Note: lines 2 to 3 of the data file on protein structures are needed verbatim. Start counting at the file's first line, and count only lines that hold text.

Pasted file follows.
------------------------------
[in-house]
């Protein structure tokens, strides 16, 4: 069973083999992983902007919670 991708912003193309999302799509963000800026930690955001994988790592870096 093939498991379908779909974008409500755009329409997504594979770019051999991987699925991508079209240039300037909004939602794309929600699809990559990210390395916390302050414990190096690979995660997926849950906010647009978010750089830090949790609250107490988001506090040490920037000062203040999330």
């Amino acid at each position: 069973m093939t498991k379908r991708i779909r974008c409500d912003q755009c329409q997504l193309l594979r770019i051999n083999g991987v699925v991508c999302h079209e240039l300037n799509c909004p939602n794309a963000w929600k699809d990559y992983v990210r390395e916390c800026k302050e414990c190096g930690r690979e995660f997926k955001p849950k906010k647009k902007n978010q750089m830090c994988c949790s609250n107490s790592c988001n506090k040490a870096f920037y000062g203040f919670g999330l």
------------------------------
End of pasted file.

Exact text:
């Protein structure tokens, strides 16, 4: 069973083999992983902007919670 991708912003193309999302799509963000800026930690955001994988790592870096 093939498991379908779909974008409500755009329409997504594979770019051999991987699925991508079209240039300037909004939602794309929600699809990559990210390395916390302050414990190096690979995660997926849950906010647009978010750089830090949790609250107490988001506090040490920037000062203040999330």
């Amino acid at each position: 069973m093939t498991k379908r991708i779909r974008c409500d912003q755009c329409q997504l193309l594979r770019i051999n083999g991987v699925v991508c999302h079209e240039l300037n799509c909004p939602n794309a963000w929600k699809d990559y992983v990210r390395e916390c800026k302050e414990c190096g930690r690979e995660f997926k955001p849950k906010k647009k902007n978010q750089m830090c994988c949790s609250n107490s790592c988001n506090k040490a870096f920037y000062g203040f919670g999330l």